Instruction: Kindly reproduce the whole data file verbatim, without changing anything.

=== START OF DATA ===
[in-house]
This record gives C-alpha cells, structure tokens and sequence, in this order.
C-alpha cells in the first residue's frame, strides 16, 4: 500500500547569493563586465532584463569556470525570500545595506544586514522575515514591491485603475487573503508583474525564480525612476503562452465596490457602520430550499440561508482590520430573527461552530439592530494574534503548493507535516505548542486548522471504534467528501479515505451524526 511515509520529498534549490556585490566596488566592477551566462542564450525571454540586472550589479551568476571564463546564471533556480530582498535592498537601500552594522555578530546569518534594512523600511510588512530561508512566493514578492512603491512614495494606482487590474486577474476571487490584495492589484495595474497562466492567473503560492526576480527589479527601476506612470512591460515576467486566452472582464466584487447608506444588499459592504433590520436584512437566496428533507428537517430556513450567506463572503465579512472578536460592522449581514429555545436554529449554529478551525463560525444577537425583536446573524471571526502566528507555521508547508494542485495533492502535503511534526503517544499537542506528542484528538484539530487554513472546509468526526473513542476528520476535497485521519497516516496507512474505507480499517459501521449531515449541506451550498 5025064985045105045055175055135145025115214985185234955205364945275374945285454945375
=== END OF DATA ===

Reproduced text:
[in-house]
This record gives C-alpha cells, structure tokens and sequence, in this order.
C-alpha cells in the first residue's frame, strides 16, 4: 500500500547569493563586465532584463569556470525570500545595506544586514522575515514591491485603475487573503508583474525564480525612476503562452465596490457602520430550499440561508482590520430573527461552530439592530494574534503548493507535516505548542486548522471504534467528501479515505451524526 511515509520529498534549490556585490566596488566592477551566462542564450525571454540586472550589479551568476571564463546564471533556480530582498535592498537601500552594522555578530546569518534594512523600511510588512530561508512566493514578492512603491512614495494606482487590474486577474476571487490584495492589484495595474497562466492567473503560492526576480527589479527601476506612470512591460515576467486566452472582464466584487447608506444588499459592504433590520436584512437566496428533507428537517430556513450567506463572503465579512472578536460592522449581514429555545436554529449554529478551525463560525444577537425583536446573524471571526502566528507555521508547508494542485495533492502535503511534526503517544499537542506528542484528538484539530487554513472546509468526526473513542476528520476535497485521519497516516496507512474505507480499517459501521449531515449541506451550498 5025064985045105045055175055135145025115214985185234955205364945275374945285454945375